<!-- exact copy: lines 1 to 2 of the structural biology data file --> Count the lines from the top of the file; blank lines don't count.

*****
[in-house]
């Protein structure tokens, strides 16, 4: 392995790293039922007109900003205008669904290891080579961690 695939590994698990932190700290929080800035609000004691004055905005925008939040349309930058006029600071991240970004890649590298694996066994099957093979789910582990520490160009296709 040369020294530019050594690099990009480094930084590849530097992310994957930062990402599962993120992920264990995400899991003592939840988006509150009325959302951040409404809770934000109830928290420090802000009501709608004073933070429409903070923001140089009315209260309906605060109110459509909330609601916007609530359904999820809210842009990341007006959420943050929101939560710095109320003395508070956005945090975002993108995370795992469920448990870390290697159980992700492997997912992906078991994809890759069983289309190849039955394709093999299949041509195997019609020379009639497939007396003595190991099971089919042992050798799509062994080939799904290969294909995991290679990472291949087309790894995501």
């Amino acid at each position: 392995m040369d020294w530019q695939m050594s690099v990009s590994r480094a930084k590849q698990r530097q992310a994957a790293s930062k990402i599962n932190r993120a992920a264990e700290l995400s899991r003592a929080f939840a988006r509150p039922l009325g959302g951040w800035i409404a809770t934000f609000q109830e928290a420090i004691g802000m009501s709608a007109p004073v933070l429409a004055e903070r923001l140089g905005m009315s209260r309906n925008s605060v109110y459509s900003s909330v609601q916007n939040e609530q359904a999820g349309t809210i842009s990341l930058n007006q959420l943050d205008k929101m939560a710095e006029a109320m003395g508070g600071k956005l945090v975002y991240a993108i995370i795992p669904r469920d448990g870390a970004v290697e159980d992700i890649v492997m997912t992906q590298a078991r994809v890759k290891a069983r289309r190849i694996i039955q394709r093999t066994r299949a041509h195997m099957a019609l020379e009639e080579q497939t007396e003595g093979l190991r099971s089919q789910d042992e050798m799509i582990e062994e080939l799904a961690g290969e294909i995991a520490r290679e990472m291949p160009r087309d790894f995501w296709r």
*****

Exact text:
[in-house]
């Protein structure tokens, strides 16, 4: 392995790293039922007109900003205008669904290891080579961690 695939590994698990932190700290929080800035609000004691004055905005925008939040349309930058006029600071991240970004890649590298694996066994099957093979789910582990520490160009296709 040369020294530019050594690099990009480094930084590849530097992310994957930062990402599962993120992920264990995400899991003592939840988006509150009325959302951040409404809770934000109830928290420090802000009501709608004073933070429409903070923001140089009315209260309906605060109110459509909330609601916007609530359904999820809210842009990341007006959420943050929101939560710095109320003395508070956005945090975002993108995370795992469920448990870390290697159980992700492997997912992906078991994809890759069983289309190849039955394709093999299949041509195997019609020379009639497939007396003595190991099971089919042992050798799509062994080939799904290969294909995991290679990472291949087309790894995501």